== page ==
That being said, the biggest letdown is Willis. He’s not in the movie much, and the filmmakers are definitely relying on the legendary star’s presence to fill in the gaps whenever he’s not on screen. But this is the latest in a string of stiff, charmless performances from an actor whose personality and regular-guy appeal were once his greatest assets. Simply put, he looks bored these days…almost as bored as you will be watching him in this film.
Extraction is presented in an aspect ratio of 1.85:1. The 1080p image is arrived at with an AVC MPEG-4 codec at an average of 20 mbps. In case you didn’t know this was a low-budget endeavor, there are several brief (and unnecessary) CGI shots of a satellite orbiting the planet that are embarrassingly bad. Black levels fall a little flat and, between the movie’s Prague and New Jersey settings, the desaturated palette doesn’t leave much room for colors to pop. (The exception is the movie’s surprisingly lively red, white and blue-themed opening title sequence.) The digitally-shot Extraction ramps up the artificial noise for the movie’s flashback prologue and maintains an appropriate level of grit throughout. Fine detail is impressive, starting with the movie’s opening shot: a close-up of Willis’s weathered face. In the end, this is a slick presentation from Lionsgate that occasionally (and inadvertently) shines a spotlight on this production’s limited resources.
The DTS-HD Master Audio 5.1 track lends the action some much-needed punch. And I do mean “punch”, since the bulk of the combat here is hand-to-hand. (Or billiard ball-to-face, in at least once instance.) The bits of gunfire offer some additional pop, and a few scenes set in the streets of New Jersey offer minor immersion. (Extraction was actually filmed in Alabama.) The surround sound field also comes fully alive during a sensory overload moment for young Harry early on, and when Harry and Victoria do some recon work in a nightclub. (Welcome to the party, subwoofer.) If anything, the track is a little too aggressive; there were a couple times I had to scramble to turn the volume down during action-packed moments that immediately followed dialogue-driven scenes. Overall, this is an effectively potent track that helps enliven the clichéd proceedings.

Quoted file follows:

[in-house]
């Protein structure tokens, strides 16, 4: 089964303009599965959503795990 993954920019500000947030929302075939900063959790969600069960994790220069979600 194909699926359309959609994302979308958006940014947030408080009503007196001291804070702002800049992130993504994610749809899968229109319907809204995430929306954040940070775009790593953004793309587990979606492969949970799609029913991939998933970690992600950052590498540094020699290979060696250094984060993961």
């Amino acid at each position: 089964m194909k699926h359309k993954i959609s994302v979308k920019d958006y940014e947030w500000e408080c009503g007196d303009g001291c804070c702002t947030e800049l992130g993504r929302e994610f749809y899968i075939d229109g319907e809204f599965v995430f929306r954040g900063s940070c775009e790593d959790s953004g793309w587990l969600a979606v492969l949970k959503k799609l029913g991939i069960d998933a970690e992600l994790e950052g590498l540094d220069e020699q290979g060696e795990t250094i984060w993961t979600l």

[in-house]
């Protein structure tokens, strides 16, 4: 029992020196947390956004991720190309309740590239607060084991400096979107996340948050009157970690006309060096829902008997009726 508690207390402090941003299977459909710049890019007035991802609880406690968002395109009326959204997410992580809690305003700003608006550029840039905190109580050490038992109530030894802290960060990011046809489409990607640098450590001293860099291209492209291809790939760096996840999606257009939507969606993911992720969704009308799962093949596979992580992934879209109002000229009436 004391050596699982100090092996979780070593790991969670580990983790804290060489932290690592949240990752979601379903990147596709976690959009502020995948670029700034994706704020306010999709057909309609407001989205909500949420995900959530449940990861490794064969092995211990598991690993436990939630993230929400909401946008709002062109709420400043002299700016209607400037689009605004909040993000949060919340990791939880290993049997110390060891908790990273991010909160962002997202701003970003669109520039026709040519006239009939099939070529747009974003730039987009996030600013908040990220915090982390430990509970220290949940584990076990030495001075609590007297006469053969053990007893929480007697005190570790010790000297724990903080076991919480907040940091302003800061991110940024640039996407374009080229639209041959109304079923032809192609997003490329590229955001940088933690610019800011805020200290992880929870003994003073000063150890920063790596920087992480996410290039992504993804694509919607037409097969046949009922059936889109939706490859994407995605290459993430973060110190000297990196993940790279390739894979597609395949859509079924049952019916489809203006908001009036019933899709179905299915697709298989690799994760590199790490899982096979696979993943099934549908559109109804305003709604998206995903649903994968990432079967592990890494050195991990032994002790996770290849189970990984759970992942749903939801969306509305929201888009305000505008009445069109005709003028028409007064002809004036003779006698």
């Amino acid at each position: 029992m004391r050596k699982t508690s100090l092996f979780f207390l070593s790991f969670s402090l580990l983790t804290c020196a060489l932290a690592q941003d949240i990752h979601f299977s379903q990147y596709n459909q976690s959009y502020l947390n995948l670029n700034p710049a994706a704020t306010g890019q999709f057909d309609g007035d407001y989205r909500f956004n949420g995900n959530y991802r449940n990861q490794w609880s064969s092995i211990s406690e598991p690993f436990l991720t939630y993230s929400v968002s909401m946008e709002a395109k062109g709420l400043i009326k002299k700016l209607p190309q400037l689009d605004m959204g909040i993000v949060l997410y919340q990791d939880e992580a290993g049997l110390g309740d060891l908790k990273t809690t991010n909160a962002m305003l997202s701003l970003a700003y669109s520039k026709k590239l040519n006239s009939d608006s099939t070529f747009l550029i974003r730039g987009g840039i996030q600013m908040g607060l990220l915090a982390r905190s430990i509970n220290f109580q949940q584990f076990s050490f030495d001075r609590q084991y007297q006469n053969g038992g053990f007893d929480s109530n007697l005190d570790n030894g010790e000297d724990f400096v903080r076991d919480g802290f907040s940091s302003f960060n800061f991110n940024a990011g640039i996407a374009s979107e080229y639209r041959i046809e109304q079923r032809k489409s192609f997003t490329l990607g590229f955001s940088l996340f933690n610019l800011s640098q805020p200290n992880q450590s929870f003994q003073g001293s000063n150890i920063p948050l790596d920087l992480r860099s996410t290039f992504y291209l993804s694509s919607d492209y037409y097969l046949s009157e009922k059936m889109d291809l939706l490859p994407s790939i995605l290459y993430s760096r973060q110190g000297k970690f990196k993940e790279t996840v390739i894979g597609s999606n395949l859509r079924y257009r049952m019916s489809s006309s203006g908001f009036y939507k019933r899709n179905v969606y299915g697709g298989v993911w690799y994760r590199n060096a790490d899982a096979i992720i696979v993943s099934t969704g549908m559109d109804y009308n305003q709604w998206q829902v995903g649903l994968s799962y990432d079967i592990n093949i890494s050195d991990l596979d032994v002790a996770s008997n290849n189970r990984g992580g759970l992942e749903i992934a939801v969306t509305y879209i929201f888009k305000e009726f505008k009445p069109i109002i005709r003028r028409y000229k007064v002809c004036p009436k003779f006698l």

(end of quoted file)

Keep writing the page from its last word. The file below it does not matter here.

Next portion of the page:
All of the bonus material is presented in HD.
Commentary with director Steven C. Miller and actor Kellan Lutz: The most mind-blowing tidbit I gleaned from this track is that Willis was only available for a grand total of one day. I understand he’s not exactly asked to carry the film, but it still gave me a greater appreciation for the amount and variety of material they were able to get with him. (Although that limitation helps explain the choppy, disjointed climax.) Miller and Lutz go a little overboard fawning over Willis’ performance, but we also get some good info here about the challenges of the compact, 17-day shoot.
Deleted/Extended Scenes: (4:42) For some reason, three out of the four scenes revolve around a relatively inconsequential sequence involving a scumbag mechanic Harry and Victoria encounter on their mission. In other words, feel free to skip this entire bunch.
The Making of Extraction: (12:57) A pretty standard “Making of”, with the actors discussing their characters and the plot. (*Do not* watch this until after you’ve seen the film, since it delves into spoiler-y plot points.) Miller talks about his desire to emphasize hand-to-hand combat over gunplay.
Cast/Crew Interviews: (29:10) Includes chats with actors Lutz, Carano, Sweeney, Dan Bilzerian (the pro poker player plays a fellow CIA operative), Joshua Mikel (who co-stars as a skeezy crook), director Miller (who sought to inject a sense of humor into the proceedings), and cinematographer Brandon Cox.
The best thing about Extraction — other than some fleeting moments of solid hand-to-hand action — is that it’s only 83 minutes long. The plot is nonsensical and the execution is lacking…but at least the movie doesn’t take up too much of your time.